Global Economy: What To Expect In 2018

View of economists are not updated for globalism

*This article was originally published by Fair Observer.

Athanasios Dimadis and Hung Q. Tran | With President Donald Trump’s threat to withdraw from the North American Free Trade Agreement (NAFTA) still on course, key industry groups such as the US Chamber of Commerce have expressed their opposition and warned that the move would be bad for business. Having entered the round of talks on January 29th, the conclusion of the NAFTA negotiations is still uncertain, creating a major source of concern for businesses and trade stakeholders across America.

Simultaneously, the US is facing an emerging economic risk of retaliatory practices from China and Europe, in response to restrictive trade measures that the Trump administration has threatened to impose against them. Economists and political analysts in Washington criticize President Trump for protectionist policies, and this criticism grows along with major concerns for his budgetary policy and recent tax reform that is predicted to add $1.5 trillion to the US public debt over the next decade.

But the US is not alone in its worry about debt and deficit. According to the International Institute of Finance statistics, China poses the biggest threat to global economic stability, its total debt having risen astronomically over the last decade. The eurozone is still trying to heal the scars of an enduring economic crisis, with Greece’s unmanageable debt remaining a significant problem. Europe’s slow pace in implementing decisions and enacting reforms has always been a destabilizing factor for the union.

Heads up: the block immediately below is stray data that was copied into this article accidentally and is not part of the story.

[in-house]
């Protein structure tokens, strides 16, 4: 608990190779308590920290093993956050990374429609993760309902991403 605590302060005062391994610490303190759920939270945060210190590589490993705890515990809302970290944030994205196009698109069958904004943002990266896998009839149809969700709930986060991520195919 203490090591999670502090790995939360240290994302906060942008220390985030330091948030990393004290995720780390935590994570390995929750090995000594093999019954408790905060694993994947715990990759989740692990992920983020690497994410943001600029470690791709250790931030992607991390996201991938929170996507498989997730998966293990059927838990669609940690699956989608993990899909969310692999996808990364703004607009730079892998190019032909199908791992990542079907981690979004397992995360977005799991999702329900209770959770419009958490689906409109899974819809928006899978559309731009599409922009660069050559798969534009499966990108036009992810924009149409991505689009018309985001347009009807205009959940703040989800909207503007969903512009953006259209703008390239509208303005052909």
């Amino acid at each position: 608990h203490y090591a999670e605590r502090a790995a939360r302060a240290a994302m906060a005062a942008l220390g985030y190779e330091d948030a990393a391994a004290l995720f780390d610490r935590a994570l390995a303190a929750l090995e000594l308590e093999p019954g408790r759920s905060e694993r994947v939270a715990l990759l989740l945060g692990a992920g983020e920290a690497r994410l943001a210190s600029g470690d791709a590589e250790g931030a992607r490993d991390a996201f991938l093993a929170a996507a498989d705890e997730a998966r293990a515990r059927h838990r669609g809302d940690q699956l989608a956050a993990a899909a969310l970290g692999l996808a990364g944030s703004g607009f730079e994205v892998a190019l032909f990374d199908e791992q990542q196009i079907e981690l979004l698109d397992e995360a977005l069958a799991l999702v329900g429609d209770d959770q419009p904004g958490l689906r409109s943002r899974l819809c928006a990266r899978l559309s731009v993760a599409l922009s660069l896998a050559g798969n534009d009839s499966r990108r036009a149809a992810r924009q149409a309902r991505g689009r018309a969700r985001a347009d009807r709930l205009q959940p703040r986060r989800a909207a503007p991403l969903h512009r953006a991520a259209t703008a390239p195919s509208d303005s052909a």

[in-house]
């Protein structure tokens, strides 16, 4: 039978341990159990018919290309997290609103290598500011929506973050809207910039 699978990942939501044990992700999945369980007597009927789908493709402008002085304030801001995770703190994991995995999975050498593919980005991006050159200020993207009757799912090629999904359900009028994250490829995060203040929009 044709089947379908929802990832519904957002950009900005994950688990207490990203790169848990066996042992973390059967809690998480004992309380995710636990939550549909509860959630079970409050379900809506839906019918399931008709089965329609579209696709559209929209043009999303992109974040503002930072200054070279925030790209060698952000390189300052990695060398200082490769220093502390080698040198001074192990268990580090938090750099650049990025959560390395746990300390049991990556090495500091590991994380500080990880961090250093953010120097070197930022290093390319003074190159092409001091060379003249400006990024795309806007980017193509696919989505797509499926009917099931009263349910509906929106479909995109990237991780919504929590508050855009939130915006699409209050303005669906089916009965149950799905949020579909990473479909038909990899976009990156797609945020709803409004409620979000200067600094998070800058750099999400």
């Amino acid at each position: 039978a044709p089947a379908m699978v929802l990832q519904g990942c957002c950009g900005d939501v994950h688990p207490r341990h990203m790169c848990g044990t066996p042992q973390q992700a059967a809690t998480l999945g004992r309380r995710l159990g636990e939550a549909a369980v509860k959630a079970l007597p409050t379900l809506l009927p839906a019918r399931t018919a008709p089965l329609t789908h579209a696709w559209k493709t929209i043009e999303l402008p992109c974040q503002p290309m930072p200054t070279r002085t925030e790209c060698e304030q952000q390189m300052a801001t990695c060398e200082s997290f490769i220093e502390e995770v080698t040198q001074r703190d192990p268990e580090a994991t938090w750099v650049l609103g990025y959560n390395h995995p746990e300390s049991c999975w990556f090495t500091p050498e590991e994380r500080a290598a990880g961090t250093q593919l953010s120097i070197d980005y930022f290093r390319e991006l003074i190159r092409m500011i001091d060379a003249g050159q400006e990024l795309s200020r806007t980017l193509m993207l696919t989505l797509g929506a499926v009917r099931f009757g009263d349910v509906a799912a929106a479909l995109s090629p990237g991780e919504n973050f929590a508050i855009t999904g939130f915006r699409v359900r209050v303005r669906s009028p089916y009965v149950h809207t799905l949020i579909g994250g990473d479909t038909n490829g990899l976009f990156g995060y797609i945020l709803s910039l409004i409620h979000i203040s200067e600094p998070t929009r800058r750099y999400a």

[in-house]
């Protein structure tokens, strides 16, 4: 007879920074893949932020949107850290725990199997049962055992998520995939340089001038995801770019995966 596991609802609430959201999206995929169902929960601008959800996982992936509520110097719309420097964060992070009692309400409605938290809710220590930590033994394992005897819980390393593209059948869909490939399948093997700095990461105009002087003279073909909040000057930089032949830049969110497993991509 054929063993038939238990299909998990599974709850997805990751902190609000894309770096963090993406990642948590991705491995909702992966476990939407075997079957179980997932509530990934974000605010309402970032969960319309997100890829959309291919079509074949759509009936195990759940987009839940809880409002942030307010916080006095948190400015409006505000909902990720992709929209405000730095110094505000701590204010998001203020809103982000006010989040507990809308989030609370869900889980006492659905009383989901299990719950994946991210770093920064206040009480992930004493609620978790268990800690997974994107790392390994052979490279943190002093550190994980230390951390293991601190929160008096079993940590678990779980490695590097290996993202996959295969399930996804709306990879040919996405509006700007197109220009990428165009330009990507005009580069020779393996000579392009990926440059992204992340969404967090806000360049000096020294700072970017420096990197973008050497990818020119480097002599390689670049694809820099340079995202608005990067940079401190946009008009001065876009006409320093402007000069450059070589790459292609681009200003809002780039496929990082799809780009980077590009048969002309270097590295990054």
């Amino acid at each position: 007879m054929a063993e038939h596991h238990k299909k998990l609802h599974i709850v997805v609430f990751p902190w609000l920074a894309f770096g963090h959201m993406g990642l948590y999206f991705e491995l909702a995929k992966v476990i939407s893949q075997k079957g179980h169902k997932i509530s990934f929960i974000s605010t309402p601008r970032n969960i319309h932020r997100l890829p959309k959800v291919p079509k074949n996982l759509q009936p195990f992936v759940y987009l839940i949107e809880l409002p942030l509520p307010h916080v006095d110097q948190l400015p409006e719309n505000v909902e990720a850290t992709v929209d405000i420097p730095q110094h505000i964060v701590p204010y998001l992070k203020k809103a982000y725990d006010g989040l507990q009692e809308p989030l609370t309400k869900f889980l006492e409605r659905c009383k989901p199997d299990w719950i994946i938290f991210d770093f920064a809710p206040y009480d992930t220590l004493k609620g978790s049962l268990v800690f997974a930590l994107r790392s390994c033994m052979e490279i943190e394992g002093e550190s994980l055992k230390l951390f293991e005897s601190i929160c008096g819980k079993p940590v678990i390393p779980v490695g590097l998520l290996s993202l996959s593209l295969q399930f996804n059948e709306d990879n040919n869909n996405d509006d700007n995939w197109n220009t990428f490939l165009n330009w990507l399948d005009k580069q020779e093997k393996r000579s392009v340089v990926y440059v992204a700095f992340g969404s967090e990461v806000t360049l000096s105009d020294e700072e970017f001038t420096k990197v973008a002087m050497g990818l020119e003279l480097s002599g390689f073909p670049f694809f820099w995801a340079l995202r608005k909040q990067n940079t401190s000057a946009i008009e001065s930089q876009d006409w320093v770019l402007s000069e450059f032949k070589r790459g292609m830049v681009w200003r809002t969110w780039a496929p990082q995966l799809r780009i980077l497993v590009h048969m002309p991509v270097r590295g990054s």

In this edition of The Interview, Fair Observer talks to Hung Tran, the executive managing director of the Institute of International Finance, about the prospects for the global economy in 2018.

Athanasios Dimadis: What are the most significant political risks in 2018 you highlight for the developed economies and the US economy?

Hung Tran: Besides the geopolitical tension, the key political risk this year is rising trade friction as protectionist measures from the US — in addition to measures on solar panels and washing machines, there will be steps on aluminum, steel and intellectual property — meet with possible retaliatory moves by other countries, especially China. In addition to trade measures, the US is strengthening the process to screen inward direct investment projects by expanding the Committee on Foreign Investments in the US. This can slow the growth of world trade and foreign direct investments, hurting the prospects of the global economic recovery.

Dimadis: Simultaneously, many investors have been looking for gains and opportunities in emerging markets. Do you expect this trend to continue this year?

Tran: Emerging markets have had a good performance and attracted strong non-resident capital flow last year. Such inflows to emerging markets have accelerated so far this year, as the relative undervaluation of emerging market assets versus millions of dollars in assets (specifically equities and bonds) and stronger growth in emerging markets continue to support emerging financial markets and attracting inflows this year.

Dimadis: According to the Institute of International Finance, global debt hit an all-time high of $233 trillion in 2017. China’s total debt to GDP has risen at one of the fastest rates in the world over the past decade, from under 175% of GDP to nearly 300%. What are the risks generated from the current state of Chinese deleveraging?

Tran: The record volume of global debt, rising very quickly over the past decade, represents a source of headwind to growth as the necessary deleveraging occurs. In addition, high debt increases debt servicing difficulty, especially for weak sovereign and corporate borrowers, as interest rates start to rise. China is likely to engineer a soft landing combining gradual deleveraging and less ambitious growth objectives.